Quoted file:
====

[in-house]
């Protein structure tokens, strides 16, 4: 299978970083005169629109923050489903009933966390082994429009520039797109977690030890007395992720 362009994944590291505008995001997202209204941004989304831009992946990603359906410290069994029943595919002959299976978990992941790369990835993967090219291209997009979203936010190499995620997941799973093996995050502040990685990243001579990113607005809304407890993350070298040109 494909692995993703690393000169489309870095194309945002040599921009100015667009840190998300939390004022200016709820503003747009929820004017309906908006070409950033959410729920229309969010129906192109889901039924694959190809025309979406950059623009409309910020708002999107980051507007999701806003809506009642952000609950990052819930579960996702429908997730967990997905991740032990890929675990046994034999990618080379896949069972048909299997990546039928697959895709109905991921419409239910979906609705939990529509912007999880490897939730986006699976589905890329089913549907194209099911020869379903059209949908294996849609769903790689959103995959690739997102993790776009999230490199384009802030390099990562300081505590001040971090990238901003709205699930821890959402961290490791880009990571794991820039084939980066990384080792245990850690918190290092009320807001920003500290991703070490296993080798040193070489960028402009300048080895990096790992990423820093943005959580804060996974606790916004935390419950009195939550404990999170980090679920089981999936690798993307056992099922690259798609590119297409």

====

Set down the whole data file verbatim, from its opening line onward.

[in-house]
């Protein structure tokens, strides 16, 4: 299978970083005169629109923050489903009933966390082994429009520039797109977690030890007395992720 362009994944590291505008995001997202209204941004989304831009992946990603359906410290069994029943595919002959299976978990992941790369990835993967090219291209997009979203936010190499995620997941799973093996995050502040990685990243001579990113607005809304407890993350070298040109 494909692995993703690393000169489309870095194309945002040599921009100015667009840190998300939390004022200016709820503003747009929820004017309906908006070409950033959410729920229309969010129906192109889901039924694959190809025309979406950059623009409309910020708002999107980051507007999701806003809506009642952000609950990052819930579960996702429908997730967990997905991740032990890929675990046994034999990618080379896949069972048909299997990546039928697959895709109905991921419409239910979906609705939990529509912007999880490897939730986006699976589905890329089913549907194209099911020869379903059209949908294996849609769903790689959103995959690739997102993790776009999230490199384009802030390099990562300081505590001040971090990238901003709205699930821890959402961290490791880009990571794991820039084939980066990384080792245990850690918190290092009320807001920003500290991703070490296993080798040193070489960028402009300048080895990096790992990423820093943005959580804060996974606790916004935390419950009195939550404990999170980090679920089981999936690798993307056992099922690259798609590119297409």